calorific intake

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foxyrider
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calorific intake

Postby foxyrider » 10 Mar 2018, 7:36pm

Other news pushed it from the headlines in short order but the government have suggested this week that we shouldn't take on board more than 1200kcal (I recently read that medically a reasonably active person of the male persuasion needs @ twice that to function) per day as part of their anti obesity plans. (as a nation we were healthiest mid 20thC when there was food rationing - perhaps that would be a more sensible approach than picking some random number of calories out of the ether? Just a thought)

I'm far from an avid calorie counter so i've usually no idea what food has what in it but i'm now at a bit of a loss regarding my long term survival. Why? Well on a fairly mediocre ride today my electronic friends suggest I used 3000kcals and whilst I haven't done a great deal else during the day I must have burnt at least another 500kcals, that's almost 3x the government intake advice. I reckon if I follow the advice I will shrivel up to nothing before christmas! :lol:

Now whilst i'd like to lose a little bit of weight i'd rather not end up looking like the Grim Reaper. So should we consign this latest 'advice' to the bin with the over intake of liquids and so on or should we all start weighing and calculating every morsel we consume? I throw this to the floor for discussion.
Convention? what's that then?

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Richard D
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Re: calorific intake

Postby Richard D » 10 Mar 2018, 8:03pm

I'm pretty sure that the 2,000 cals for a "reasonably active person" is a big overestimate. Or that most of us are not close to being "reasonably active".

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Re: calorific intake

Postby PH » 10 Mar 2018, 8:59pm

foxyrider wrote:Other news pushed it from the headlines in short order but the government have suggested this week that we shouldn't take on board more than 1200kcal

What advice is this? Public Health England launched a "Know Your Numbers" campaign last week which recommends meals of 400-600-600 and a couple of healthy snacks to make it up to the level it's been for a long time - 2,000 a day for women and 2,500 a day for men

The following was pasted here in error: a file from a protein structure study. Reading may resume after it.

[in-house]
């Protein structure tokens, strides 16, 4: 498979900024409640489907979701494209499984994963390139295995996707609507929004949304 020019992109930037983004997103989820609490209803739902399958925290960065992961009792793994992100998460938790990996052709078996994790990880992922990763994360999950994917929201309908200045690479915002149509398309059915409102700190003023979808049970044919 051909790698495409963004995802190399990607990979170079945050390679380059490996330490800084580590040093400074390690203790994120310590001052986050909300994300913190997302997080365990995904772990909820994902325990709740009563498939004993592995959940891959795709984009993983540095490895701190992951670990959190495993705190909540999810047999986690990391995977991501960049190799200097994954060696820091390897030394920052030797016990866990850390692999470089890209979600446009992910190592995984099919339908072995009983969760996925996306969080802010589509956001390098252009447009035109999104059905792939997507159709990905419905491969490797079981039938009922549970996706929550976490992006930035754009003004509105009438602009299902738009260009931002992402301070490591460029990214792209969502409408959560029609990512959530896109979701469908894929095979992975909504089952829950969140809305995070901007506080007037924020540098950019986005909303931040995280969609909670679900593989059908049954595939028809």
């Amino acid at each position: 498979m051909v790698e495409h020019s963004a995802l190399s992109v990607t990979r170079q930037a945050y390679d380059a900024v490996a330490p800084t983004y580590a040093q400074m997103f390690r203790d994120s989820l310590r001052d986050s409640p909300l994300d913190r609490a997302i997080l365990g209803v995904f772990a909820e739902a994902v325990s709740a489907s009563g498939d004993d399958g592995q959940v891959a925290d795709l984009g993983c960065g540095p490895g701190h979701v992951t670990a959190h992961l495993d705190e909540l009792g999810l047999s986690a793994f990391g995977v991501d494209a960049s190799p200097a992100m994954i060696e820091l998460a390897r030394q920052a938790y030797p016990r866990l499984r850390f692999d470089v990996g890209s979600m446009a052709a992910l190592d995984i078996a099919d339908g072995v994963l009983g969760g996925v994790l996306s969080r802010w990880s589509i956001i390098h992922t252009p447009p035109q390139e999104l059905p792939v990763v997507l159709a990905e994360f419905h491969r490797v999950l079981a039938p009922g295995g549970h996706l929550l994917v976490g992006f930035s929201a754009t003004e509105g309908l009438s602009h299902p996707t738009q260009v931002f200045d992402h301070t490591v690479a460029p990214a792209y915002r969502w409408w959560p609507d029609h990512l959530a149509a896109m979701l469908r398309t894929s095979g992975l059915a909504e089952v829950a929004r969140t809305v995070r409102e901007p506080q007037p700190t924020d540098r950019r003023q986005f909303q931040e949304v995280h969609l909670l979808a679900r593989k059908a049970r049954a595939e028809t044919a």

https://www.nhs.uk/oneyou/eating#W5ylutIZhFmxDEuB.97

It is a good idea to be aware of what's in your food, two similar looking products can have vastly different calories.
I'm losing weight at 1,800 cal a day, which from the results looks like a 1,500 a day deficit.

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Re: calorific intake

Postby PH » 10 Mar 2018, 9:02pm

Richard D wrote:I'm pretty sure that the 2,000 cals for a "reasonably active person" is a big overestimate.

Based on what?

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Re: calorific intake

Postby Richard D » 10 Mar 2018, 9:14pm

Based on two things. The fact that Most people are getting fatter, and the belief that most people massively overestimate how active they are. Thirty minutes walking the dog does not mean someone is "reasonably active".

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Re: calorific intake

Postby PH » 10 Mar 2018, 9:19pm

Richard D wrote:Based on two things. The fact that Most people are getting fatter, and the belief that most people massively overestimate how active they are. Thirty minutes walking the dog does not mean someone is "reasonably active".

Well the experts at PHE think it's the other way round, that the advice on how much to eat is correct and it's mainly people underestimating how much they consume that causes the problems.

Thornyone
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Re: calorific intake

Postby Thornyone » 12 Mar 2018, 8:42am